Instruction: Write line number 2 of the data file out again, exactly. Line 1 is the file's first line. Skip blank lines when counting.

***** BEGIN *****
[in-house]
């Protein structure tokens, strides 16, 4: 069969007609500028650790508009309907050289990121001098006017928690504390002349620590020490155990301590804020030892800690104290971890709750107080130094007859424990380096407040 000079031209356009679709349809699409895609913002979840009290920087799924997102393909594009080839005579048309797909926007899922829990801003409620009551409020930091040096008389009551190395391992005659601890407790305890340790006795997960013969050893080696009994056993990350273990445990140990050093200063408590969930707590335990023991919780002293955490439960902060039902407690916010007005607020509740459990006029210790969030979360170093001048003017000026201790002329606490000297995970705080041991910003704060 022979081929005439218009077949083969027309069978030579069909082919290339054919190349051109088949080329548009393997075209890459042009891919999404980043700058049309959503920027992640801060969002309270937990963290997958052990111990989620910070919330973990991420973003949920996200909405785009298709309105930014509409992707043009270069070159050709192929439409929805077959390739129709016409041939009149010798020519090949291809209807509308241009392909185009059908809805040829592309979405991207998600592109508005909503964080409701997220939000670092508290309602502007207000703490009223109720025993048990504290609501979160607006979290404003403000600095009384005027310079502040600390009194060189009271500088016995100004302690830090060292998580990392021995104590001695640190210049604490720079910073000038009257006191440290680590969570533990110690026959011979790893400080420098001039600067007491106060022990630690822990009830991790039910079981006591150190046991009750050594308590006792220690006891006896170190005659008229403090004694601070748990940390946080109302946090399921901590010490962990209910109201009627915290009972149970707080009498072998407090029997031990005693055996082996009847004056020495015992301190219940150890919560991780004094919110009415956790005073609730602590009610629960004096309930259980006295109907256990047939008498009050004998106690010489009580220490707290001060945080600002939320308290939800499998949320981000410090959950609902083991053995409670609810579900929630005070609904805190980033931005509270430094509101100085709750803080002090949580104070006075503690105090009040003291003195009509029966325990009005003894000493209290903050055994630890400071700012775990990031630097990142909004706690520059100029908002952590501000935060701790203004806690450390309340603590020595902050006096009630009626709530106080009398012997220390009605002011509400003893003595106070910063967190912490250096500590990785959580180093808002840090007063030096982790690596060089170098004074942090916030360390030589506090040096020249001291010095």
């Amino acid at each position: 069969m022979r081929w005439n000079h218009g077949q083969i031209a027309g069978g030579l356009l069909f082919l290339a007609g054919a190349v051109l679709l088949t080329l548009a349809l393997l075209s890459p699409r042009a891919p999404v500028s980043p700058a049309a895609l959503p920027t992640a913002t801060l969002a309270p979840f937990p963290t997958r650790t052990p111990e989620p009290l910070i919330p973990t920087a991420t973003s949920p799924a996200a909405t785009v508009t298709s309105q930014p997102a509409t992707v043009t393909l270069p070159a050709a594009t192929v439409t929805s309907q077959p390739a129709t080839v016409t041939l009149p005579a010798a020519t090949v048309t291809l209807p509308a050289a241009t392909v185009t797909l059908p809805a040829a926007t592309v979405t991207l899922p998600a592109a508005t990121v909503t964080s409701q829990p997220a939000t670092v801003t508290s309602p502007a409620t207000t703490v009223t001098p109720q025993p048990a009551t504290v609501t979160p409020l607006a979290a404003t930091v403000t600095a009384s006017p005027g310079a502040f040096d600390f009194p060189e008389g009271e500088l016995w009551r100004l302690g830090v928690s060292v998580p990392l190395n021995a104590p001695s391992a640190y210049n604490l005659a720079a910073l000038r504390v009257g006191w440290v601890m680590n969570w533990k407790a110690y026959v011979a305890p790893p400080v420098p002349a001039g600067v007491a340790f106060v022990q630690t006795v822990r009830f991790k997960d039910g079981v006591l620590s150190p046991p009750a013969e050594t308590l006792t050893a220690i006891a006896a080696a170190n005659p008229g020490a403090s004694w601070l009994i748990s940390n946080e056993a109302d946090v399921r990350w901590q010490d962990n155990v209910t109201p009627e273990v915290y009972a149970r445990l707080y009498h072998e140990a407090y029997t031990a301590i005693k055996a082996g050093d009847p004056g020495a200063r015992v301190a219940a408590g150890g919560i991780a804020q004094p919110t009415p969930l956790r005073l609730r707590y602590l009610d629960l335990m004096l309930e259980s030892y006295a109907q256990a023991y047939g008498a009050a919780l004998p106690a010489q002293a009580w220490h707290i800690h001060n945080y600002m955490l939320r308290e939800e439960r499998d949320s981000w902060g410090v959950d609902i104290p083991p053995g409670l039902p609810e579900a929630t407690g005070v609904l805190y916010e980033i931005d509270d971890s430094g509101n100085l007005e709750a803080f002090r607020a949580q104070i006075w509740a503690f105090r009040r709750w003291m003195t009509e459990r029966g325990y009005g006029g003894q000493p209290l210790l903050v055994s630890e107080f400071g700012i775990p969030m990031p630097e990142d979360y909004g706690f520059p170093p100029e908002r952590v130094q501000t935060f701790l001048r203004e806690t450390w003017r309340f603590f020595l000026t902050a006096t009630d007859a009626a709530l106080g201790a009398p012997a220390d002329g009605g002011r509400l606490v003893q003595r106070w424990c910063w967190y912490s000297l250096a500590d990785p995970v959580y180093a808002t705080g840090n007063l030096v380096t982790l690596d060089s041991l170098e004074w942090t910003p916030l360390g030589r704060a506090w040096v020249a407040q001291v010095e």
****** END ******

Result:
């Protein structure tokens, strides 16, 4: 069969007609500028650790508009309907050289990121001098006017928690504390002349620590020490155990301590804020030892800690104290971890709750107080130094007859424990380096407040 000079031209356009679709349809699409895609913002979840009290920087799924997102393909594009080839005579048309797909926007899922829990801003409620009551409020930091040096008389009551190395391992005659601890407790305890340790006795997960013969050893080696009994056993990350273990445990140990050093200063408590969930707590335990023991919780002293955490439960902060039902407690916010007005607020509740459990006029210790969030979360170093001048003017000026201790002329606490000297995970705080041991910003704060 022979081929005439218009077949083969027309069978030579069909082919290339054919190349051109088949080329548009393997075209890459042009891919999404980043700058049309959503920027992640801060969002309270937990963290997958052990111990989620910070919330973990991420973003949920996200909405785009298709309105930014509409992707043009270069070159050709192929439409929805077959390739129709016409041939009149010798020519090949291809209807509308241009392909185009059908809805040829592309979405991207998600592109508005909503964080409701997220939000670092508290309602502007207000703490009223109720025993048990504290609501979160607006979290404003403000600095009384005027310079502040600390009194060189009271500088016995100004302690830090060292998580990392021995104590001695640190210049604490720079910073000038009257006191440290680590969570533990110690026959011979790893400080420098001039600067007491106060022990630690822990009830991790039910079981006591150190046991009750050594308590006792220690006891006896170190005659008229403090004694601070748990940390946080109302946090399921901590010490962990209910109201009627915290009972149970707080009498072998407090029997031990005693055996082996009847004056020495015992301190219940150890919560991780004094919110009415956790005073609730602590009610629960004096309930259980006295109907256990047939008498009050004998106690010489009580220490707290001060945080600002939320308290939800499998949320981000410090959950609902083991053995409670609810579900929630005070609904805190980033931005509270430094509101100085709750803080002090949580104070006075503690105090009040003291003195009509029966325990009005003894000493209290903050055994630890400071700012775990990031630097990142909004706690520059100029908002952590501000935060701790203004806690450390309340603590020595902050006096009630009626709530106080009398012997220390009605002011509400003893003595106070910063967190912490250096500590990785959580180093808002840090007063030096982790690596060089170098004074942090916030360390030589506090040096020249001291010095």